CW: Discussion of rape and sexual assault
So, victim-blaming – identifying it, calling it out, questioning it, figuring out why people do it – has been a big part of my conversations with people about women’s rights and peoples’ rights in general. Victim-blaming is an unfortunate part of a lot of experiences in marginalized populations, but today, kids, we’re talking about one of the most common forms of victim-blaming: the misogynist kind that follows sexual harrasment or assault.
We’ve all seen it, even if we don’t realize it. Once you know what victim-blaming is and what forms it takes, you see it everywhere. When a woman is sexually assaulted, and the first questions regard what clothes she was wearing, whether she was drunk, if she was alone, if she was sexually promiscuous or had ever committed a crime before or if she had a job that could be described as “sex work.”
But why? I understand, to some extent, why men do it, especially men accused of making unwanted sexual advances or committing assault. They are trying to at least partially alleviate some of the blame, so that they emerge with the least possible damage in terms of legal penalties, public opinion, future career prospects, etc. It’s horrible, and I don’t agree with it, but I understand the concept.
What’s a bit more elusive is why women victim-blame each other. I think we all do it, at least sometimes, or we’ve done it in the past, for no other reason than that we are socialized to think that way, but some women never outgrew this mode of thinking. Why is that? I have a theory that it makes us feel safer. As a woman in this patriarchal, violent world, it can be very scary. How many times have we had to hold our phones in our hands to feel safe, or fashion makeshift weapons out of our keys, or fear drinking a cocktail unattended, if only for a moment? To some extent, I think women who victim-blame other women do so because it makes them feel less likely to be attacked; they do it to create distance between them and the gruesome acts they read about in the news or hear about from their friends. They think, maybe, if I don’t dress that way or drink that much, if I’m always out with a group of girlfriends and restrict my sexual partners to committed relationships, if I look down upon exotic dancers, porn stars, and phone sex operators with disdain – I will be safe. I’m not like them. I’m a respectable woman. That won’t happen to me.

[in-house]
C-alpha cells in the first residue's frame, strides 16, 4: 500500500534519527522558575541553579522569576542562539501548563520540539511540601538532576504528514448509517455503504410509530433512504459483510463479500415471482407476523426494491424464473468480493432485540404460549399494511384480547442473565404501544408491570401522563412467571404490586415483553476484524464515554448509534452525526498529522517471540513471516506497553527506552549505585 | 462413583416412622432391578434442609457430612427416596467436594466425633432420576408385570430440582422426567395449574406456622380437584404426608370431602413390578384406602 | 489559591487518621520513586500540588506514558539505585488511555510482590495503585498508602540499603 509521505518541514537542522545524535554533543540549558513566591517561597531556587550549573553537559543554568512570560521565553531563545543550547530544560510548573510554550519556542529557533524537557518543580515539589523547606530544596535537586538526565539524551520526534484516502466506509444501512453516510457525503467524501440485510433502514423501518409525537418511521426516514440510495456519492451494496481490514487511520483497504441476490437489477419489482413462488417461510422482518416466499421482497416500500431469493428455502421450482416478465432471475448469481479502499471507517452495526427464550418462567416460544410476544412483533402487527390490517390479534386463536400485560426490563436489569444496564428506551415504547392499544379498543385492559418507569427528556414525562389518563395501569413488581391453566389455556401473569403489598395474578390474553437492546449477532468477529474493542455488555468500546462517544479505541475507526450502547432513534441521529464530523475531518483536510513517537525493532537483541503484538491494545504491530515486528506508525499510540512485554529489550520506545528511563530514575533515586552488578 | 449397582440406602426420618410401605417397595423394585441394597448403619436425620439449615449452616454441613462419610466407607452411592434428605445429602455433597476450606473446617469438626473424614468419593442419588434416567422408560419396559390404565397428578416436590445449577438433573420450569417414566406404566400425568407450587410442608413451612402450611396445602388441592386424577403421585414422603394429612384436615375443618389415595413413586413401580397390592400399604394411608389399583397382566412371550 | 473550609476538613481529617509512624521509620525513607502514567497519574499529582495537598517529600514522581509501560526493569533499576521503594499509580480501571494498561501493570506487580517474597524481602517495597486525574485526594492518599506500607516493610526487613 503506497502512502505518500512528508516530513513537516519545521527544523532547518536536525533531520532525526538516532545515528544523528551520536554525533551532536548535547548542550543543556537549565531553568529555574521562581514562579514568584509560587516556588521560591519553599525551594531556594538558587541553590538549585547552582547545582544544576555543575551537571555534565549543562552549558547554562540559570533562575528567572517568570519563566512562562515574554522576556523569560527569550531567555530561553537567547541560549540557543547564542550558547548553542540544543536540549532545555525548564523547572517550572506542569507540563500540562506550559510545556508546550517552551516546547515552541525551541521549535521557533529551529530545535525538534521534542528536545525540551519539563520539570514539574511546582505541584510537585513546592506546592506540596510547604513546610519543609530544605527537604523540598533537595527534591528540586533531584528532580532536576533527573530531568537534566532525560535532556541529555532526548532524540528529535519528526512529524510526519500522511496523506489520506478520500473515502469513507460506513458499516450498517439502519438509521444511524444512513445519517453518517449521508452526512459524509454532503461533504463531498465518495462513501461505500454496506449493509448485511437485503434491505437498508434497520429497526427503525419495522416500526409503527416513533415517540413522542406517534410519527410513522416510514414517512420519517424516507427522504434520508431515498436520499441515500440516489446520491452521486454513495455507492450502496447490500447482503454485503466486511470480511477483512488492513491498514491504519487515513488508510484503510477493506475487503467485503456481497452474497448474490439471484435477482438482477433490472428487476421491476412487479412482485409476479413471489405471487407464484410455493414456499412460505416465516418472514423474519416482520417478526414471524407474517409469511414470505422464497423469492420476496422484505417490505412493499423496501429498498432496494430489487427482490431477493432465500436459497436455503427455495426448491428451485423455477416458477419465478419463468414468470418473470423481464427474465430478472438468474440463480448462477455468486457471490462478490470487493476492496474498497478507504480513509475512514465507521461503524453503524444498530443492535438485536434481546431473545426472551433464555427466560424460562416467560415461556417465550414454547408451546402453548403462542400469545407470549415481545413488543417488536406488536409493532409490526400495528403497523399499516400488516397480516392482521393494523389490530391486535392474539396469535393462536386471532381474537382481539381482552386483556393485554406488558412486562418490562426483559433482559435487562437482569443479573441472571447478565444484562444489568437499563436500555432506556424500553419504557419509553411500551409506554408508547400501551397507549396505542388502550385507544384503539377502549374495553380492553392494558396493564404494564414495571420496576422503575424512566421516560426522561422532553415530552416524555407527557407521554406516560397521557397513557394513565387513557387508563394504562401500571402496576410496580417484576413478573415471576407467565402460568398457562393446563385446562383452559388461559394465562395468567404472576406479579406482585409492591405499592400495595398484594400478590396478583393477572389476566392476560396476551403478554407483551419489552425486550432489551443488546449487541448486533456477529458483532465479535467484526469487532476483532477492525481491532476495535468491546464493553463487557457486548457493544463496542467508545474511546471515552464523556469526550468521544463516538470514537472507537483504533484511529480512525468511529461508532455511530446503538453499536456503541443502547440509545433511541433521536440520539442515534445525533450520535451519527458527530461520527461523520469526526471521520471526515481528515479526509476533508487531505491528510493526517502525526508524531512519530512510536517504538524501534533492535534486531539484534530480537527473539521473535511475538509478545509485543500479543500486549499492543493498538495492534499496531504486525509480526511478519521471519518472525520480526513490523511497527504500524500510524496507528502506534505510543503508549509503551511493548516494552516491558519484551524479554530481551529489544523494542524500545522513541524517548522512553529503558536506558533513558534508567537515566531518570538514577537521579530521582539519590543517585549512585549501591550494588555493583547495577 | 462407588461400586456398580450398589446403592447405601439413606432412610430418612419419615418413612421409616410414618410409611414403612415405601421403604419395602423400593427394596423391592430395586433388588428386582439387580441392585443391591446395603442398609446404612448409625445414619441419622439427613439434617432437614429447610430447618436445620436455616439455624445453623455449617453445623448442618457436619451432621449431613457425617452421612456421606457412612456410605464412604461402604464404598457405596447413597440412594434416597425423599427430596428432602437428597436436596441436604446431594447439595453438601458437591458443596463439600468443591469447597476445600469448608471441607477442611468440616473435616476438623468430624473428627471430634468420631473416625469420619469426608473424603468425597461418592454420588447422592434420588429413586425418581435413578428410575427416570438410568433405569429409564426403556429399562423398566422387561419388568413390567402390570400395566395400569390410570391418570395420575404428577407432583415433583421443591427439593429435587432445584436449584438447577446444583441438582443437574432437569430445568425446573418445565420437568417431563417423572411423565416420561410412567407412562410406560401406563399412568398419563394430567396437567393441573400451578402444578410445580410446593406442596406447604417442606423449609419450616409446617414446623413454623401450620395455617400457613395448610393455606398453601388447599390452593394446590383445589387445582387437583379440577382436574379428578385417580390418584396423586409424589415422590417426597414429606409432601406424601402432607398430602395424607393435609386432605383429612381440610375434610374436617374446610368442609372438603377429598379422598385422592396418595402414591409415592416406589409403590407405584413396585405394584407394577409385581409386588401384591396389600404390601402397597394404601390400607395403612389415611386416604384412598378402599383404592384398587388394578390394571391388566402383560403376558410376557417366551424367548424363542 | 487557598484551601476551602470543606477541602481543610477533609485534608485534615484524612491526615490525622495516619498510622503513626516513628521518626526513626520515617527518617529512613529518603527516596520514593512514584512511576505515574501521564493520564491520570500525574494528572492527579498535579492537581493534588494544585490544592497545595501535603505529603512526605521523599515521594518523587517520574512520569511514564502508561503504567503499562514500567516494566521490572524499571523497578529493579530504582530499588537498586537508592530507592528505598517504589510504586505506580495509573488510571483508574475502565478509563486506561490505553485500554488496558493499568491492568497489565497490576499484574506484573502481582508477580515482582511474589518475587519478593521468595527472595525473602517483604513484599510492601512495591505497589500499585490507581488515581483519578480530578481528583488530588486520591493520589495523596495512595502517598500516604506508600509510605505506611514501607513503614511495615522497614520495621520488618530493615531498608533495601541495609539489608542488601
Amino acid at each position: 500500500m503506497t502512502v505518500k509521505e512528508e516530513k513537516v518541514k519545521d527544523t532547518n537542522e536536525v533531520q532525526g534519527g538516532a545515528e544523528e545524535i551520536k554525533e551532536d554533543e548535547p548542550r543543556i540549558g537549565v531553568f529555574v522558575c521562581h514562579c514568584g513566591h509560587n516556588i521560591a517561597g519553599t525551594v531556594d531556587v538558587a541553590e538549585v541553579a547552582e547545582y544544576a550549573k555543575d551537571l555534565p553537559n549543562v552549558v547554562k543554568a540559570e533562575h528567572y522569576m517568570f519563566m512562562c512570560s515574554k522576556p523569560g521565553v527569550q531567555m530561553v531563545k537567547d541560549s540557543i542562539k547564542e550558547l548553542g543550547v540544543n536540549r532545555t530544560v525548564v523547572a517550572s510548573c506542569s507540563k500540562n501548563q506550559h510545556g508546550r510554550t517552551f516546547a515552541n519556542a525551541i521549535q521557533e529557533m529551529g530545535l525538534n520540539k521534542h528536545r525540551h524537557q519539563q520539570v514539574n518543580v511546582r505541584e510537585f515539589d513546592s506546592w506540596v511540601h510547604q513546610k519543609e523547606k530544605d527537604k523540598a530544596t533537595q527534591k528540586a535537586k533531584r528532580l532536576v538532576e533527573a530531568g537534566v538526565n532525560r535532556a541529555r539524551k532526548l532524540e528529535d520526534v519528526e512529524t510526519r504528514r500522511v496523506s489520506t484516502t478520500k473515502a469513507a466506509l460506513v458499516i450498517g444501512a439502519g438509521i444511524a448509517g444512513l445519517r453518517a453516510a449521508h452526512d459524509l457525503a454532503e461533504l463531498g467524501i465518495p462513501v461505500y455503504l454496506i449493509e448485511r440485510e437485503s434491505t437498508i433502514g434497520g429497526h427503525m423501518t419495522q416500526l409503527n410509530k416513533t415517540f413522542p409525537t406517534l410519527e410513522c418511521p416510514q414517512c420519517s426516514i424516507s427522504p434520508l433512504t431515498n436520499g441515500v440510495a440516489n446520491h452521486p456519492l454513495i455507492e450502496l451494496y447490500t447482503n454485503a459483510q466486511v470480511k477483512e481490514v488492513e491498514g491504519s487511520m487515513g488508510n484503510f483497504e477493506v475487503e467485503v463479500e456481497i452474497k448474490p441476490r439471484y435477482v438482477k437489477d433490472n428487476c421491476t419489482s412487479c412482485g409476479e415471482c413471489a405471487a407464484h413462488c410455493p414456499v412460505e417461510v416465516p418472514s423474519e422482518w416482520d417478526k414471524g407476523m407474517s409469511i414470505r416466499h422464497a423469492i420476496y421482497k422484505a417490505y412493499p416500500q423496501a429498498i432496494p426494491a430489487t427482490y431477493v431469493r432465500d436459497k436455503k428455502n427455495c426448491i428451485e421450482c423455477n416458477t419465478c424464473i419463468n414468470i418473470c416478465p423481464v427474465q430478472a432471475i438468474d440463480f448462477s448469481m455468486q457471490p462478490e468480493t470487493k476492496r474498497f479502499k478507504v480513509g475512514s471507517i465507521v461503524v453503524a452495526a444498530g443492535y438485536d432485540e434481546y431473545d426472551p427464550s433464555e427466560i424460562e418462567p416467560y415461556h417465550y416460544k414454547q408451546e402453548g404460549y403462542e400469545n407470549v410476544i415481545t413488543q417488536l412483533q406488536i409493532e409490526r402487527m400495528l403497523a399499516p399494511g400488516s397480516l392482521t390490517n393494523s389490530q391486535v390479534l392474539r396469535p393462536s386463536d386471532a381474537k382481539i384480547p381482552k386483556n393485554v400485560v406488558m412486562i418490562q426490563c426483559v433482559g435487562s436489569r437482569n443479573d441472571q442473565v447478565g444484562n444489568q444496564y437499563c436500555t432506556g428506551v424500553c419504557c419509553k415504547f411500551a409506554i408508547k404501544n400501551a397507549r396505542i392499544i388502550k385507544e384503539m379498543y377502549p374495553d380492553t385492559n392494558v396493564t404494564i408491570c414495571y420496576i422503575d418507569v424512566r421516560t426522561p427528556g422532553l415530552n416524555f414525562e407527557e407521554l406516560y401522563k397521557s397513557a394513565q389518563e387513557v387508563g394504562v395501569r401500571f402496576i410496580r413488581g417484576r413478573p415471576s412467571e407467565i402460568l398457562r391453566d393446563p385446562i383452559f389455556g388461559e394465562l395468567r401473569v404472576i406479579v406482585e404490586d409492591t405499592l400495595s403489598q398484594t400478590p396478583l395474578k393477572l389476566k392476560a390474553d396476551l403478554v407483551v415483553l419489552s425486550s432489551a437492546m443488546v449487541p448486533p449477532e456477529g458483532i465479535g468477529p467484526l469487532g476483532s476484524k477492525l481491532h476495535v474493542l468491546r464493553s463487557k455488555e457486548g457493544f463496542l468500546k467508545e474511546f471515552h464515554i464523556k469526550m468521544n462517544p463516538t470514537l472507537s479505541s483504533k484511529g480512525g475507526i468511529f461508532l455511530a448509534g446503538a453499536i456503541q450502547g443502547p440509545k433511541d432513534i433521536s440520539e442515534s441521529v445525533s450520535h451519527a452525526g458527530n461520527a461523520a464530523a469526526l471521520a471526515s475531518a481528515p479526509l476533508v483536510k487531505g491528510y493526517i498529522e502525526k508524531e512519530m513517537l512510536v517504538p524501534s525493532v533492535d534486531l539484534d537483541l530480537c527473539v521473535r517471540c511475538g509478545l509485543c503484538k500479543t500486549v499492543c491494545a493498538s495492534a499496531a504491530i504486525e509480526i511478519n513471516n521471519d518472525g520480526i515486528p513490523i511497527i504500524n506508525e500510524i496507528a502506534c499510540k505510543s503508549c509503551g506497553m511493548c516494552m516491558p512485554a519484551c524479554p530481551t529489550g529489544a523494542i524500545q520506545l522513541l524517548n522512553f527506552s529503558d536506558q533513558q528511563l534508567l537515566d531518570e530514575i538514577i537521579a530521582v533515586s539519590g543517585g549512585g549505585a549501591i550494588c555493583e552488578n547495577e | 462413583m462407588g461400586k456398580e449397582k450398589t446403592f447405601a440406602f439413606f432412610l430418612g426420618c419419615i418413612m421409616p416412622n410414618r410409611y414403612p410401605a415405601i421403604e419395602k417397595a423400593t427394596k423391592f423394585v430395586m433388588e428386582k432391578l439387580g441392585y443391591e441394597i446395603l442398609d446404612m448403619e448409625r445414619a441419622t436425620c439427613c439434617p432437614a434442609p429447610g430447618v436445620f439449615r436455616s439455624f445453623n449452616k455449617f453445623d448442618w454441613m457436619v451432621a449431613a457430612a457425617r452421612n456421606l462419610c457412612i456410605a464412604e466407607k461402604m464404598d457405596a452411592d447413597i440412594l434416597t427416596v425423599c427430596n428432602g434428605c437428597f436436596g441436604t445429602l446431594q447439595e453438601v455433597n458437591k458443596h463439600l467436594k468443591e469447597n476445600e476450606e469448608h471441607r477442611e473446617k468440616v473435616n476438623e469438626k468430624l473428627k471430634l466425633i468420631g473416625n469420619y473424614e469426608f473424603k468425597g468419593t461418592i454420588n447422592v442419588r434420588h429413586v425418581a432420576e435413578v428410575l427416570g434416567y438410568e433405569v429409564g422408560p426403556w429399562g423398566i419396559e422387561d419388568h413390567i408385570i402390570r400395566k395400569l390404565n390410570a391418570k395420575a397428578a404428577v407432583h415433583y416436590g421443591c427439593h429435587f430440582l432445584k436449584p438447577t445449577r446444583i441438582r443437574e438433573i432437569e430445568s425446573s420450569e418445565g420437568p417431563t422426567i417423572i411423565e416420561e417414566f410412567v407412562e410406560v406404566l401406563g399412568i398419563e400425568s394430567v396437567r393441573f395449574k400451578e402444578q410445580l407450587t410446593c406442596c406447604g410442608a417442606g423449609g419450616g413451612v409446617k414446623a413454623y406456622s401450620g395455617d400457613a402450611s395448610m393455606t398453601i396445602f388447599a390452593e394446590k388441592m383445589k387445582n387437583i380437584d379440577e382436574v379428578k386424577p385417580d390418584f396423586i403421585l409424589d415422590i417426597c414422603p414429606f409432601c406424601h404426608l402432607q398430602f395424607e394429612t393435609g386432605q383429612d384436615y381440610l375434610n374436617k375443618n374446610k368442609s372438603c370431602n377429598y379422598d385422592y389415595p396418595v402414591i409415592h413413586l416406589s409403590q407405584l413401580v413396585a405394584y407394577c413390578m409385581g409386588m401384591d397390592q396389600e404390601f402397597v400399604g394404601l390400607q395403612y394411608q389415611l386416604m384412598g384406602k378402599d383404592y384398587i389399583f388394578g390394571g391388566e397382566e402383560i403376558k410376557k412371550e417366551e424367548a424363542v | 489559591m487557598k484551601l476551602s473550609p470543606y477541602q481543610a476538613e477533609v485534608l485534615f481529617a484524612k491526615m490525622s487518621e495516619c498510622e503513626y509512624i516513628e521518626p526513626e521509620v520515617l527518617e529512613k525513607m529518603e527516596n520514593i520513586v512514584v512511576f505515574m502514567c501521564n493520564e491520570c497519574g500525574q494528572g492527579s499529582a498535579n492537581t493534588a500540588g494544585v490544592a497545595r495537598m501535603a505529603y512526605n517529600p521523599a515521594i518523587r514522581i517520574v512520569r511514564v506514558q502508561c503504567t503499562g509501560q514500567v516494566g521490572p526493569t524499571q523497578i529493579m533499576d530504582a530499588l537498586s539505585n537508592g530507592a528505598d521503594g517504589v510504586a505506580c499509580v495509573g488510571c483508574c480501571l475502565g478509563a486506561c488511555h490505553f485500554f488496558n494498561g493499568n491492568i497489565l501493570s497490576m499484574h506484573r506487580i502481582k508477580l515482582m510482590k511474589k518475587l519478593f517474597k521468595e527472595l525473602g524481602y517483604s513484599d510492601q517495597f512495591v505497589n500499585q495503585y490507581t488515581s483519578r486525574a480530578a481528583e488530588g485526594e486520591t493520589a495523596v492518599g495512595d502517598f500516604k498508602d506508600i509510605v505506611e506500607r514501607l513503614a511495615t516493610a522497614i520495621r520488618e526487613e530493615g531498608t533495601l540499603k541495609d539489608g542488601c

That’s just my theory and if it’s correct, honestly it sucks, but I get it. We all want to feel safe, and sometimes we tell ourselves whatever we have to do to get that feeling. I feel you, kittens, so let me give you a challenge for today or this week or month (whenever you find the energy and time and motivation) to reevaluate the premise of your own beliefs on this topic, no matter where your opinions lie. If you see fault in the actions of sexual-assault survivors, I encourage you to rethink that – ask yourself why you think that way, and try to imagine how someone else might see the situation if they had different experiences than you have. If you are more in line with my way of thinking and look down upon fellow women who victim-blame, I ask that you try to think of them with a bit of compassion in your heart. You don’t have to agree with what they say, but try to see their reaction as valid.
Ugh, Buddhism has ruined me for #NCN. What am I gonna doooooo.